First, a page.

(Adds economist’s comments, background)
MEXICO CITY, Feb 7 (Reuters) - Mexican consumer prices rose 3.24% in the year through January, the national statistics agency said on Friday, rising slightly above the central bank’s target for the first time in five months.
Inflation increased from 2.83% in the year through December, on the back of food, beverages and tobacco prices.
Consumer prices rose 0.48% in January, according to non-seasonally adjusted figures.
The core index, which strips out some volatile food and energy prices, rose 0.33% during the month.
The Bank of Mexico has warned that a minimum wage hike enacted by President Andres Manuel Lopez Obrador’s government could fan inflation and make it difficult to bring consumer prices to the bank’s 3% target in 2020.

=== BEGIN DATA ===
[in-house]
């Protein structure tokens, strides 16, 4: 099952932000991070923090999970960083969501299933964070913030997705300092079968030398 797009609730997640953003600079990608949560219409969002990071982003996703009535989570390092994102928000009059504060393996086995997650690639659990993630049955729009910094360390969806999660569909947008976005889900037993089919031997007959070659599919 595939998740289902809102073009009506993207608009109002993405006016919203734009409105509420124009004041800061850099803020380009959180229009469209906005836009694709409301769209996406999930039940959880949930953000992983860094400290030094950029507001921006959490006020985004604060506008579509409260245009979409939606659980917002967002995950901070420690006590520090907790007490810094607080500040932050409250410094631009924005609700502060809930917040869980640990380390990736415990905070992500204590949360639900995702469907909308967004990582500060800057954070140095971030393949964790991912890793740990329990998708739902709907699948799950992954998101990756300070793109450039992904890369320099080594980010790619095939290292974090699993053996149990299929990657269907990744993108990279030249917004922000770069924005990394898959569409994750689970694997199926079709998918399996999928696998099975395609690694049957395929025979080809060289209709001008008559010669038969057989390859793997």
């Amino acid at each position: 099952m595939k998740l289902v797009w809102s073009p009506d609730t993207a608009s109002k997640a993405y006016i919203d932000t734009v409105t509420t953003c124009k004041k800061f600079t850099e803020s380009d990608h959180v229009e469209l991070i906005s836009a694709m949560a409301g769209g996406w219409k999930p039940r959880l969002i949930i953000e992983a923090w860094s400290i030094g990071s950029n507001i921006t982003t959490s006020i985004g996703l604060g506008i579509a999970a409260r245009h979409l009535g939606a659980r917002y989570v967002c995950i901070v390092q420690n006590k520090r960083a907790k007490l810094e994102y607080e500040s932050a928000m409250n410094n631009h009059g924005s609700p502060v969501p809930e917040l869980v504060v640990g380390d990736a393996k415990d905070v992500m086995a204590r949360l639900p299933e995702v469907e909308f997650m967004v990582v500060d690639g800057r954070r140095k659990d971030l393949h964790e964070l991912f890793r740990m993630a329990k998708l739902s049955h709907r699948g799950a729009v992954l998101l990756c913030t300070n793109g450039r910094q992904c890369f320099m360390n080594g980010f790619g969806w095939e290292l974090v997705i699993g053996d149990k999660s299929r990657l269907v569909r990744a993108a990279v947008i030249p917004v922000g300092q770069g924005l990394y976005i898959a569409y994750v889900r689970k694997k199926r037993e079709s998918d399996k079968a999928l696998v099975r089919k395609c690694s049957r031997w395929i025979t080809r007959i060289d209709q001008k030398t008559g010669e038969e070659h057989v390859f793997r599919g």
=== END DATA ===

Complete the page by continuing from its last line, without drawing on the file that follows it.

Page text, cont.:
“The quest for the monetary authority in 2020 is to drive core (inflation) further down and to prevent the large 20% increase in the minimum wage and the likely upward pressure on costs from contaminating core prices,” Goldman Sachs economist Alberto Ramos said in a note to clients.
Mexico’s government in December agreed to raise the daily minimum wage by a fifth, the biggest wage hike in the last four and a half decades and the second consecutive major increase in as many years. (Reporting by Anthony Esposito; Editing by Richard Chang)